As winter snow melts and the warm seasons spring into action, a new generation of Utah wildlife have begun to birth, hatch and open their eyes on a big new world. But the state’s ongoing drought and breakneck human development have pinched food resources and shrunken natural habitats, steepening animals’ odds of survival.
For this reason, the Wildlife Rehabilitation Center of Northern Utah, the state’s largest animal rehabilitation organization, is gearing up for a record year of animal refugees — from coin-size hummingbirds to full-grown bald eagles, along with beaver, otter and porcupine.
“We’re expecting a record year. We’ll take in over 4,000 animals this year and up to 40 new clients a day” during peak months, “and we need to know how to treat over 100 different species,” said Dalyn Marthaler, the center’s director.
The guest list at the Wildlife Rehabilitation Center of Northern Utah is an example of Utah’s rich animal diversity — yet the growing visitor log is seen by Marthaler and other wildlife experts as a troubling trend.
“We’re seeing more animals showing up emaciated, they’re dehydrated and they’re starving. They don’t have the food source because of the drought. And 90% of what is coming into our center is due to some kind of human impact (like) habitat loss because buildings are going up like crazy,” said Marthaler.
“That’s a problem because it’s reaching way down to squirrels and small animals, which means the prey base is low and that goes all the way up the food chain.”
One of the center’s most common clients is the kestrel, the smallest North American falcon and mainstay of the Utah skyline. The kestrel, recognized by its colorful feathering, has seen declining populations in recent decades, which experts believe is largely related to pesticides and insecticides that move up the food chain and harm many avian species.
The Wildlife Rehabilitation Center of Northern Utah anticipates taking in over 100 kestrels this season.
The center also rehabilitates bald eagles, many of which are brought in suffering from lead poisoning from bullet fragments ingested with carrion. The birds consume “gut piles” — the discarded innards of gutted game — which contain lead fragments from bullets that get absorbed into the bird’s bones. Then the lead leaches out and causes a host of conditions, from paralysis to seizures and other neurological problems.
“All it takes is the tiniest little fragment to be ingested and their stomach acids are so strong it will get right into their bloodstream, which causes all kinds of neurological issues. It is a huge problem for eagles and other birds,” said Marthaler, who is currently rehabilitating a bald eagle for this ailment.
The center treats the birds with daily injections of a calcium derivative compound that binds with the lead to help pass it safely, while monitoring the lead levels.
But the treatments are not cheap, and without a steady funding source the center is working against a backdrop of uncertainty and limitation.
“Our biggest challenge is that there is no state or federal funding for this. There’s not a dime. It’s all on donations, so if we’re taking on a bald eagle and want to save its life it’s all got to be from donations,” said Marthaler.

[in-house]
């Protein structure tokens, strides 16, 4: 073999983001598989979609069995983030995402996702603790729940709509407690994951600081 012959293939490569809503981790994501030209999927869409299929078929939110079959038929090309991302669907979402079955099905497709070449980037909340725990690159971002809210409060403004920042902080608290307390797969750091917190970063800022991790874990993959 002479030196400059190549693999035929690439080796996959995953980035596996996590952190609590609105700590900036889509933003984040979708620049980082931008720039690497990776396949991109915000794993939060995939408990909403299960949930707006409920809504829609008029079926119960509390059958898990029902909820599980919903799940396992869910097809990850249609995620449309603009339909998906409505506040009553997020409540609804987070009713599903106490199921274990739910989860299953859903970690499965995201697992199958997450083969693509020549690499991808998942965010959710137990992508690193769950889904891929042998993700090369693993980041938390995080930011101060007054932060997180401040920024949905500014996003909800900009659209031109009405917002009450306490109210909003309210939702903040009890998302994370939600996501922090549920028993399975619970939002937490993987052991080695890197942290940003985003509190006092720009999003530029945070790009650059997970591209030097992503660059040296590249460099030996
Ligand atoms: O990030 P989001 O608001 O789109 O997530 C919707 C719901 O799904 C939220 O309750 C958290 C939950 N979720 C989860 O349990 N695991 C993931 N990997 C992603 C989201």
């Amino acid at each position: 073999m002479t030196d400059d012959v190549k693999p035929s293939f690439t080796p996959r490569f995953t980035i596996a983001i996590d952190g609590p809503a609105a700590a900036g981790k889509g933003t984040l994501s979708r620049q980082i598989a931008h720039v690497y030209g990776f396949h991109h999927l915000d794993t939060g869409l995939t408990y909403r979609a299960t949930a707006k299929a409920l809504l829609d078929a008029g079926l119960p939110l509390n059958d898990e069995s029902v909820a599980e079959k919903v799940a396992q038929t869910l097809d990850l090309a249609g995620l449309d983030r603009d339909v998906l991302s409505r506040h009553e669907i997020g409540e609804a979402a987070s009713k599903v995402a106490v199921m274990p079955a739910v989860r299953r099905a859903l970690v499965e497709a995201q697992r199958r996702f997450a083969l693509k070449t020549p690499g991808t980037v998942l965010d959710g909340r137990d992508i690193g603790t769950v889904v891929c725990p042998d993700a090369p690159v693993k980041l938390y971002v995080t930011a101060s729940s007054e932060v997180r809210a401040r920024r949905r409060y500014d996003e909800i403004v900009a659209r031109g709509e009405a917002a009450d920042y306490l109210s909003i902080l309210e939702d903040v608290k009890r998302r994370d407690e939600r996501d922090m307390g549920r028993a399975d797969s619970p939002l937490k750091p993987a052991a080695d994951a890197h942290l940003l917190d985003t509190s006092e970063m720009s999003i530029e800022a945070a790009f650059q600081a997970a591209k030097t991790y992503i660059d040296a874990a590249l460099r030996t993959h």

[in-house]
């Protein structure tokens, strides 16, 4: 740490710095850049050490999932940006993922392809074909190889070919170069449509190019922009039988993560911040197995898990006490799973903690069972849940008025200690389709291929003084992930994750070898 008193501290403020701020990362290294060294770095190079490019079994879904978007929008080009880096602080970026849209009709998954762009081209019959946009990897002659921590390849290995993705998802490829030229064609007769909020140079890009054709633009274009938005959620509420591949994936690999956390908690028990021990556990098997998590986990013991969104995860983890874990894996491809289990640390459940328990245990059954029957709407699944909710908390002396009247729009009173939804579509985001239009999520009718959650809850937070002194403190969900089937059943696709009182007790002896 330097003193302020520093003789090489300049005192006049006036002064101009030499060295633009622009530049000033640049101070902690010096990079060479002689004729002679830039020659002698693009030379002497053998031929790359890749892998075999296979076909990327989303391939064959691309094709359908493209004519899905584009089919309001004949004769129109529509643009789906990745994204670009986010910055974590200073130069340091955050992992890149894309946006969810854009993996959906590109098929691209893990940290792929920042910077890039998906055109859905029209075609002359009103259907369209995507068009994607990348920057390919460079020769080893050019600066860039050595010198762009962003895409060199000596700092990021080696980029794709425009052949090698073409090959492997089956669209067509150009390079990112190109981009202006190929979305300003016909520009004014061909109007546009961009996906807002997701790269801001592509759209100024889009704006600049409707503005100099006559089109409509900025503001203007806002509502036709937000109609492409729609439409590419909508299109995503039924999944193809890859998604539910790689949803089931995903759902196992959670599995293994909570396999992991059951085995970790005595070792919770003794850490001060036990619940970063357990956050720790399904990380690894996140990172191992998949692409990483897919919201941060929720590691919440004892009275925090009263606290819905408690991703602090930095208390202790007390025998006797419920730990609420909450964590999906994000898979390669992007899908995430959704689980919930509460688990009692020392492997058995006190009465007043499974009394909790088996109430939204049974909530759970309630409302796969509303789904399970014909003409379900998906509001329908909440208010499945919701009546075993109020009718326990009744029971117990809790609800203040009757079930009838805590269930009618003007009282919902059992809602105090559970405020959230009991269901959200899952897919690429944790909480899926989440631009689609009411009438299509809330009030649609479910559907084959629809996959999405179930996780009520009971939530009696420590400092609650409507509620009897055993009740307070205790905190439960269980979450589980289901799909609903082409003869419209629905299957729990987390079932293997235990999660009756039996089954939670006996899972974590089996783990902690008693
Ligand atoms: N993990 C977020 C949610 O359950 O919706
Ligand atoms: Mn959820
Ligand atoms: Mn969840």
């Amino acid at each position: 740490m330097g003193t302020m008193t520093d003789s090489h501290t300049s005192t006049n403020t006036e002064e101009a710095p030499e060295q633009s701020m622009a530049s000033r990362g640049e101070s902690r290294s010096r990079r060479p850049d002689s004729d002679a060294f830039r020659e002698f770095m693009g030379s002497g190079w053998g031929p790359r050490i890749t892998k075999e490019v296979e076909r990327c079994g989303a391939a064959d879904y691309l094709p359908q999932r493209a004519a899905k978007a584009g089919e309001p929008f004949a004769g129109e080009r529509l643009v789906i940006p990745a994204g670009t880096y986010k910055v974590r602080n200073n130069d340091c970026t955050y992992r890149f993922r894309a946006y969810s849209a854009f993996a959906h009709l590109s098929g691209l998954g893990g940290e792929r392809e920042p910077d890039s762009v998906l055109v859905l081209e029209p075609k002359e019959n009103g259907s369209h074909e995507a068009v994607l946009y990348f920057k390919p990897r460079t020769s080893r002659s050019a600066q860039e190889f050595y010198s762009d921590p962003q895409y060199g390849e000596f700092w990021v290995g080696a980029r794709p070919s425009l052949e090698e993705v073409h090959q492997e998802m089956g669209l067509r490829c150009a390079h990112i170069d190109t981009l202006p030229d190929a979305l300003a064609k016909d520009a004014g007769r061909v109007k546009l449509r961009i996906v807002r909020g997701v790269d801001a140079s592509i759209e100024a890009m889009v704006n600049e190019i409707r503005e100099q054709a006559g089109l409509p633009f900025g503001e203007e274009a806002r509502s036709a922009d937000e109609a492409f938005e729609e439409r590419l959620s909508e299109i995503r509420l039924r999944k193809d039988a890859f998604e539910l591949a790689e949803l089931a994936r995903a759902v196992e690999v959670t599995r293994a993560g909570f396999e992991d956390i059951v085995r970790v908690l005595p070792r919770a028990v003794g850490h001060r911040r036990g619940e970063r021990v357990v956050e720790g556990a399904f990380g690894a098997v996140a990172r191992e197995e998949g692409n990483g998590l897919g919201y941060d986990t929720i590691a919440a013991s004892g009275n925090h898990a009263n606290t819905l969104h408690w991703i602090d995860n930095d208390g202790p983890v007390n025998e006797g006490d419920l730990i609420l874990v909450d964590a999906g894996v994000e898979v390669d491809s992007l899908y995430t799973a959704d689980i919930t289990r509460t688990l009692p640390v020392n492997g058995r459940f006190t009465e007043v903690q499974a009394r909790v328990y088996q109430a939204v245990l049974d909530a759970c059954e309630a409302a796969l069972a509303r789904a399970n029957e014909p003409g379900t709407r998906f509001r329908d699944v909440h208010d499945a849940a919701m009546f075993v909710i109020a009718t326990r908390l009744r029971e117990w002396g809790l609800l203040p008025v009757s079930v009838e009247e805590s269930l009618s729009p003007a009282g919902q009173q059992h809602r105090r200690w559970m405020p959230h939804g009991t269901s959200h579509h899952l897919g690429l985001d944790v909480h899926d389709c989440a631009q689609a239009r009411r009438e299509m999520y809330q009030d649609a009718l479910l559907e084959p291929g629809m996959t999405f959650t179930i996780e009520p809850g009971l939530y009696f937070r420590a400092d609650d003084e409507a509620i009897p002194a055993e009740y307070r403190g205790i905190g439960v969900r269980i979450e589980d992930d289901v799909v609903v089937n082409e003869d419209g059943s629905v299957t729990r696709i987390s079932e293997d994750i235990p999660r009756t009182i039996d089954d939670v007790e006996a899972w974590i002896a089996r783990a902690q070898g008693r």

“People assume it’s a national bird so there’s got to be some kind of money, but people are shocked when they find out there is none,” said Marthaler, who explained that if organization’s like the Wildlife Rehabilitation Center of Northern Utah don’t take the animals, then they will be euthanized by the Department of Wildlife Resources.
The refuge drums up funding from a broad base of small donors, but she says the donation-based funding model makes for uncertainty in the work.
Now the challenges have multiplied with the spread through Utah of avian flu, which has increased expenses associated with animal quarantine, and prompted threats of closure by the state.
“Avian flu is a big game changer. It’s going to be a long hard summer. But we’ll do our best to save as many as we can.”
Yet rather than how they fund the work, the more perplexing question might be why they fund it at all — considering the negligible impact that rehabilitation plays in the larger context of wildlife populations.
“We have to justify why we do rehabilitation at all. Because even though each life is important, in the big picture we’re fully aware we’re not making a big difference in the population. If we save a bald eagle that’s really cool, but is it going to make an impact in the population? Probably not,” said Marthaler.
Instead, she sees this as the work of raising awareness and encouraging people to become invested in healthy animal ecosystems — a knowledge she says is woefully lacking.
“It blows my mind how many people think their yard is not being used by anything other than them. They will bring in little wildlife babies after they chop down bushes or trees, and they tell us they ‘had no idea anything was living back there.’ It’s stunning to us how many people are disconnected,” Marthaler said.
“What’s important is the opportunity to educate and get people involved. If we don’t get people interested then we’re not going to stop what’s happening from human impact,” she said.